concerned-True, there is work and Planning involved with such an under-Shkowe tlani,ARBA National Convention-tcamwo" ^ ‘° such W°i«* *
The 1954 ARBA Convention at York. Pennsylvania is well remembered as one of our well planned conventions. Yet, it was headed up by a gentleman, Mr Alien F Bahn, serving as general chairman — and Mr. Bahn had never attended an ARBA Convention & Show previous to the York Convention.
The 1963 ARBA Convention at Sedalia. Missouri, likewise is remembered as well planned; largest registered attendance of any convention and very large attendance at official business meetings. Banquets were very well planned and all segments of the entire convention were carried out. on time, as scheduled. All of this was accomplished with possibly one of the smallest group of workers in convention annuals—Ten workers, tried and true staged the 1963 Sedalia ARBA Convention in 1963.
National ARBA Convention & Show Rules
We realize that many rabbit breeders and local associations are not familiar with all the ramifications that are involved in putting on a National ARBA Convention & Show. The Board of Directors have therefore compiled the following set of Rules & Regulations, that must be observed, and some optional suggestions, to assist those organizations planning to sponsor a National Convention & Show.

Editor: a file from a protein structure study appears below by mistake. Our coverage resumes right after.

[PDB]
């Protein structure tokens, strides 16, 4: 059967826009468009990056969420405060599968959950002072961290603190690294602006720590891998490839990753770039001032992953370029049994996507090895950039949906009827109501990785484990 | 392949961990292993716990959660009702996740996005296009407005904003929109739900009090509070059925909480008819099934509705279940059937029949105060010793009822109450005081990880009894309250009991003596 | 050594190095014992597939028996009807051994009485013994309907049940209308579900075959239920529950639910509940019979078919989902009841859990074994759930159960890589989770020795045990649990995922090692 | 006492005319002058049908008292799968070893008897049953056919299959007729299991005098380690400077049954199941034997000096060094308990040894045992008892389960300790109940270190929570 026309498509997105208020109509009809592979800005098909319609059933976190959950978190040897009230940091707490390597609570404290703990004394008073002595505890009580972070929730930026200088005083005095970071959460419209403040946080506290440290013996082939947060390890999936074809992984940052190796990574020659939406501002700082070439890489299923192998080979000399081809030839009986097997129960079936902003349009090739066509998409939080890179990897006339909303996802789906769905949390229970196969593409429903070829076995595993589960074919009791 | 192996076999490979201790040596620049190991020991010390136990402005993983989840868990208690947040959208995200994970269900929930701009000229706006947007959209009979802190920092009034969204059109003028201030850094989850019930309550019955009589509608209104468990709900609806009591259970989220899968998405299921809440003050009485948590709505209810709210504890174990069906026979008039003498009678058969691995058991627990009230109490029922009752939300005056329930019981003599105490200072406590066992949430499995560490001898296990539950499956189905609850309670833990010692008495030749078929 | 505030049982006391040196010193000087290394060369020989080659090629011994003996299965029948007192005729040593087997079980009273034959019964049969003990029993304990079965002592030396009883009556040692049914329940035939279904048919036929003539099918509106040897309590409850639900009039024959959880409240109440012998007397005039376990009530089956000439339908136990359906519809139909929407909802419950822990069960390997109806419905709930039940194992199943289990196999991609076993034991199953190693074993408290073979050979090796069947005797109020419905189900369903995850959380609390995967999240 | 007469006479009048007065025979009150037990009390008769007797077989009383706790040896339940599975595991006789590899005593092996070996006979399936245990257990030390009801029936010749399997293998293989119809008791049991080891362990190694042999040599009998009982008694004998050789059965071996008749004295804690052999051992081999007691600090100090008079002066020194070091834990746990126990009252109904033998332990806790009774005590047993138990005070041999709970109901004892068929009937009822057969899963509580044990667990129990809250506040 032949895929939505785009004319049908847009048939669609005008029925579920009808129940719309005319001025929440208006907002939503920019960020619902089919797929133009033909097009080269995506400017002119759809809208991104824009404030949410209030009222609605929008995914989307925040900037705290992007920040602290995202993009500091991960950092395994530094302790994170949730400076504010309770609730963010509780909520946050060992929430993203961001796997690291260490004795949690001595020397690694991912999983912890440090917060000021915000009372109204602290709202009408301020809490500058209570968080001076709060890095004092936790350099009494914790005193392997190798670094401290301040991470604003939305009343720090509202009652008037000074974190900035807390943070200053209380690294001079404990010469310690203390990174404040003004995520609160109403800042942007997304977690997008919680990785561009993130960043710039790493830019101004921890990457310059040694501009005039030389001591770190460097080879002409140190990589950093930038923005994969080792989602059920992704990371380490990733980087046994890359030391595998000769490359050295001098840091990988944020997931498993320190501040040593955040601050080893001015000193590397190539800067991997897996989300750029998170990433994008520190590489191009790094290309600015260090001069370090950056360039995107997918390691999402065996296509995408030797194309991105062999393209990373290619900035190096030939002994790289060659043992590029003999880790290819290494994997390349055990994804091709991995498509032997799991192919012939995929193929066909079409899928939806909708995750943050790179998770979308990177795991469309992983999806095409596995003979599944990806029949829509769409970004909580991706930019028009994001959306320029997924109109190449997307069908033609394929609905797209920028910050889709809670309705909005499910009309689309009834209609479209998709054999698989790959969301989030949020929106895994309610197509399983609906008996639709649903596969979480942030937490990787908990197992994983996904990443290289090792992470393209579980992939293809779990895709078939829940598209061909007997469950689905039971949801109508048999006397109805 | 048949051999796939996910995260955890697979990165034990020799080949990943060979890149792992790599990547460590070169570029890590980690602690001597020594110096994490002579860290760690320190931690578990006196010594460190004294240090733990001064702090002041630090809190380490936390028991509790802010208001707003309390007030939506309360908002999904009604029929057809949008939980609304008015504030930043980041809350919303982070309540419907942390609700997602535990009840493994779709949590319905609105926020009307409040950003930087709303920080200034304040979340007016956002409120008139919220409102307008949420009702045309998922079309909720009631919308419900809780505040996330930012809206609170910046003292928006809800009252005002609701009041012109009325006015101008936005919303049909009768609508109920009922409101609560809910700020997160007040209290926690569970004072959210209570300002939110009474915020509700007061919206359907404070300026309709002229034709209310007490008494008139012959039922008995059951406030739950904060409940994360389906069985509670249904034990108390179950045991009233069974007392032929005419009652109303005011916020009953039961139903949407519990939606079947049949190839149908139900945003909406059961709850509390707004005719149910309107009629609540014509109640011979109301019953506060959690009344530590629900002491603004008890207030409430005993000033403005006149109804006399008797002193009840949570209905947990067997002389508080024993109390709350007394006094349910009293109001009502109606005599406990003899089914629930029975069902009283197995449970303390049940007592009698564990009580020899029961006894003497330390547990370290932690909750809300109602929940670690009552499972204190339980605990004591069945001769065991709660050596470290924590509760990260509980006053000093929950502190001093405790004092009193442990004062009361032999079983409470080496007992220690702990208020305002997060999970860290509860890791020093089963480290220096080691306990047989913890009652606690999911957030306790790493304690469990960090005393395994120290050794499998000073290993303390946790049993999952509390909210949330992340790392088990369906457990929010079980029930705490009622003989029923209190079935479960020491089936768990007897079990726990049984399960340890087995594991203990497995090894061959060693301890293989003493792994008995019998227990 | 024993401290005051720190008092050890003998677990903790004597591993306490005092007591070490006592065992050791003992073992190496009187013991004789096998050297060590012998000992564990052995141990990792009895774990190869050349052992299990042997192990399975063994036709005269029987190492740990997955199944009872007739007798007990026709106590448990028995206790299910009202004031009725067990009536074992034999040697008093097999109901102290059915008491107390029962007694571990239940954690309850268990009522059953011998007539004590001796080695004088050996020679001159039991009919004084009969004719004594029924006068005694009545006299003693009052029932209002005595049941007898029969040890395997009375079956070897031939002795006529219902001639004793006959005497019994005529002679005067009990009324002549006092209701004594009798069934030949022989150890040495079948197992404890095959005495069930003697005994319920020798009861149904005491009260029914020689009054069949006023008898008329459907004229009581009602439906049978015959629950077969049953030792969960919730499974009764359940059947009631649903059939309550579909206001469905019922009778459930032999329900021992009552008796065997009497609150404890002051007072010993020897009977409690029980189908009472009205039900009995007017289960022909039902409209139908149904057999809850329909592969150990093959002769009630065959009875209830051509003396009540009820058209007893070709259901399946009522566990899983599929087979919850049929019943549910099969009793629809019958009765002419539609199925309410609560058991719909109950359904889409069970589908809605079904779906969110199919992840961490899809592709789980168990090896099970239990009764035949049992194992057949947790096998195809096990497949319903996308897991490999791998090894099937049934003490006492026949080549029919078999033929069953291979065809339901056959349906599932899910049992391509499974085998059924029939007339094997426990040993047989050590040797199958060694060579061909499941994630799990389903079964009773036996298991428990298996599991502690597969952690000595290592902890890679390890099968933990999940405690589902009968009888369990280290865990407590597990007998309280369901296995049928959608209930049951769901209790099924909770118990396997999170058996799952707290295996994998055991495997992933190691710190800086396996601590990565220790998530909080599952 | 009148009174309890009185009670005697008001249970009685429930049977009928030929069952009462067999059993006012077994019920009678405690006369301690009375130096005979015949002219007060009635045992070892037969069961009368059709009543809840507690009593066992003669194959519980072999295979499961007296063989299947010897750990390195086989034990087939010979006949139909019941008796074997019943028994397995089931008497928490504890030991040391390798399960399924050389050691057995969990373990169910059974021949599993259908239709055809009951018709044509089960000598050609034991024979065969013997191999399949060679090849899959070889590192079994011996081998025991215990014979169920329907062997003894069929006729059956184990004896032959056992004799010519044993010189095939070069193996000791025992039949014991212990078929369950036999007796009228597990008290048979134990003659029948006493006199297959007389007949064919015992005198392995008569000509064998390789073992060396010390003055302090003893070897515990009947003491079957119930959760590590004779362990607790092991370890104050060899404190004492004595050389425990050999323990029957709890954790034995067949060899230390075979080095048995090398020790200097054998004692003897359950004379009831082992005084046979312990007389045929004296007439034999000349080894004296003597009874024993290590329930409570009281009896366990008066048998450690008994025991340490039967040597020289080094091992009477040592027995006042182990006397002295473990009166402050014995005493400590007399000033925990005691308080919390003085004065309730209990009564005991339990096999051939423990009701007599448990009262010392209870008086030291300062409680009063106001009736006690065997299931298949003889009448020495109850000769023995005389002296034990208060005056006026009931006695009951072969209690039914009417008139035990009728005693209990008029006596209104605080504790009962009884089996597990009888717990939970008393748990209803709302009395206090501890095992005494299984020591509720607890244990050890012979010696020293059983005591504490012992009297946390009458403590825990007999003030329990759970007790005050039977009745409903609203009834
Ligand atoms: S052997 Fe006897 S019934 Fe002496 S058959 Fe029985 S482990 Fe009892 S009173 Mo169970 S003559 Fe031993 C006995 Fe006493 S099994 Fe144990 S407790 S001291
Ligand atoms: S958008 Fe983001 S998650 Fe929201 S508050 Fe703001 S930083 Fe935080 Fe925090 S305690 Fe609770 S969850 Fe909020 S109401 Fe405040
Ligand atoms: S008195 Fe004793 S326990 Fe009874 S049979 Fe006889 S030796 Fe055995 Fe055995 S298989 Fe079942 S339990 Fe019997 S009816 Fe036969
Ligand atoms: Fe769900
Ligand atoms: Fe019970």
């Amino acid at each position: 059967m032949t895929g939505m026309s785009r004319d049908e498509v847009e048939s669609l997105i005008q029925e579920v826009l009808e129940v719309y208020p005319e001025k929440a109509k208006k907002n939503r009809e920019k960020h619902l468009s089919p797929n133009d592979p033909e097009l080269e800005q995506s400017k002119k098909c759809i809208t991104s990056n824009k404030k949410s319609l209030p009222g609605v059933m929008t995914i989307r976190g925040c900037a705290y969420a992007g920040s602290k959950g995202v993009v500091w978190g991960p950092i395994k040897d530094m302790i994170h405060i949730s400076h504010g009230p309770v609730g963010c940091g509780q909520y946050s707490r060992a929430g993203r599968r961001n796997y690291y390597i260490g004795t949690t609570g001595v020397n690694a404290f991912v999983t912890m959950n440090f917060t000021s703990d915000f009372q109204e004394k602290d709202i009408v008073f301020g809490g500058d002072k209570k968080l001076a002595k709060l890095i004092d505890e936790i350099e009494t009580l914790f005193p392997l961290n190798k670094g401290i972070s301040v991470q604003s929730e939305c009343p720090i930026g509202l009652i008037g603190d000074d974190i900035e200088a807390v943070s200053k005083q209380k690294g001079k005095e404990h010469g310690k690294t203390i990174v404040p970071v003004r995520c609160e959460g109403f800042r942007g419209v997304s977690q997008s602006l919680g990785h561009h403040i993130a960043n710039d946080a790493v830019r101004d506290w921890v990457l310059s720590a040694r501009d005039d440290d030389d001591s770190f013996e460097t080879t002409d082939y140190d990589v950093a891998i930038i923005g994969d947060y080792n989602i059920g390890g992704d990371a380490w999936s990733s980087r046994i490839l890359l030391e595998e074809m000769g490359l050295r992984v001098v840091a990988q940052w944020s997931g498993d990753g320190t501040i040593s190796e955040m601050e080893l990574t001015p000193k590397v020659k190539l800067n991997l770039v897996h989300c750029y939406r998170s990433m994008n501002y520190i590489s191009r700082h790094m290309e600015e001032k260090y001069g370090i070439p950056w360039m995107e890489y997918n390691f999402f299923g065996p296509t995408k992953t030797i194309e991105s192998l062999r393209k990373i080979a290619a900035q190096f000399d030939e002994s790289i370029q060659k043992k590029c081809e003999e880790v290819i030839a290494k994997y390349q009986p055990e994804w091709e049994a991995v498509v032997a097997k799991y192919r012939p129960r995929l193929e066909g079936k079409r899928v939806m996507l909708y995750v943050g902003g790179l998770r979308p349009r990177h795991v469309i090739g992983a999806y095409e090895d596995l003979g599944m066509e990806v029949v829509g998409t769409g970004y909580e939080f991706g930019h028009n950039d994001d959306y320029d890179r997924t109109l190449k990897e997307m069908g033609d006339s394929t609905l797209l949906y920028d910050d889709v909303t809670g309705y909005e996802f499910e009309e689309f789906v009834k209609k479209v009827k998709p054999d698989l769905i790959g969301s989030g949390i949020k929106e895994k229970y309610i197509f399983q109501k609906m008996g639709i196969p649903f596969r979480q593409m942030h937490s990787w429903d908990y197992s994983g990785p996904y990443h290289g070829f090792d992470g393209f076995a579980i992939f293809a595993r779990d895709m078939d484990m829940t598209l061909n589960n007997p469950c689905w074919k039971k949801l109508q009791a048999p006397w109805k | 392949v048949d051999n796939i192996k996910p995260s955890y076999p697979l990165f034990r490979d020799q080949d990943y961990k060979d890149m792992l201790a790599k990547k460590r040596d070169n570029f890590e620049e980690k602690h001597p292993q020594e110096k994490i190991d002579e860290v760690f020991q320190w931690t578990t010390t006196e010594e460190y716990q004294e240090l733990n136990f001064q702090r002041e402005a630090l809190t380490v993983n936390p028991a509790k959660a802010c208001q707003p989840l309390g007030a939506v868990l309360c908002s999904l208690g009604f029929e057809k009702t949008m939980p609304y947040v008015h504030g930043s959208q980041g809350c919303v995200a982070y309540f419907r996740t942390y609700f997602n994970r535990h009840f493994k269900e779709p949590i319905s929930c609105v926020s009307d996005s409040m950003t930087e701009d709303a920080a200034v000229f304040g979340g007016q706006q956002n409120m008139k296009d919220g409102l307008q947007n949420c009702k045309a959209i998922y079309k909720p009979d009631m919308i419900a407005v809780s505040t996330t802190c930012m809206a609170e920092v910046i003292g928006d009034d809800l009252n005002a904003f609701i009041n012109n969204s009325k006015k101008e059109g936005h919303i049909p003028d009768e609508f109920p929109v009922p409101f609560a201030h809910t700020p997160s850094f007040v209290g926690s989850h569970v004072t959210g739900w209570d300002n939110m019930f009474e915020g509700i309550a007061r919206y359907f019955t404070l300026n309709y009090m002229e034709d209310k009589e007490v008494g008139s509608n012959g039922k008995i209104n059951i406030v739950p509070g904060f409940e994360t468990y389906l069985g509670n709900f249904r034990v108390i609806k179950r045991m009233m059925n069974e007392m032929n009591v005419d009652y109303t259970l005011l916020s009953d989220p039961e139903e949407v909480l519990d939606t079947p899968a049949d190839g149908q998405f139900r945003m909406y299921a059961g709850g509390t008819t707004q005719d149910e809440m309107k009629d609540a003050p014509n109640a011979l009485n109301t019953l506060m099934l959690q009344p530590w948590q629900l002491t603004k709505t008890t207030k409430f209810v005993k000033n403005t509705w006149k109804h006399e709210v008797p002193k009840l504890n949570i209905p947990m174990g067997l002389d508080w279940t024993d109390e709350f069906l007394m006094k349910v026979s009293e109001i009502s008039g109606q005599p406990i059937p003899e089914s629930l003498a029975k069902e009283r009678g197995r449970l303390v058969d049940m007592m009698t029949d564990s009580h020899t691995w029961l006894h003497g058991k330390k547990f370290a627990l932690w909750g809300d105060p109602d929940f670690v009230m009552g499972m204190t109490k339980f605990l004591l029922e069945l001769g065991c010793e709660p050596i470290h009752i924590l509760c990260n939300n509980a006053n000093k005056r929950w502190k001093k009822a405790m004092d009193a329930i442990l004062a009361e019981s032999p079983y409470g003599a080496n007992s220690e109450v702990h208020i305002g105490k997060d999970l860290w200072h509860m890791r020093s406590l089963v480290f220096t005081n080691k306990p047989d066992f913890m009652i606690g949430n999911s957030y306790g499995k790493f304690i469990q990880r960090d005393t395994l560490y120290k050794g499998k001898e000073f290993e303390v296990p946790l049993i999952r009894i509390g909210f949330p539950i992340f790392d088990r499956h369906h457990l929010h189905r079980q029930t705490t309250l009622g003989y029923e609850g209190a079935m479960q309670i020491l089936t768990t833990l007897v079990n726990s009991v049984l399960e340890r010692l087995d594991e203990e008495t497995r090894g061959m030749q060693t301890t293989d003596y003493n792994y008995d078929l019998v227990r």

It must be pointed out, at the beginning, that the ARBA Inc. is in no way responsible, legally or financially, for the staging of the National Convention & Show. However, every assistance possible is rendered to the sponsoring body, by the ARBA, for the privilege of holding a National Convention, in conjunction with a National Show.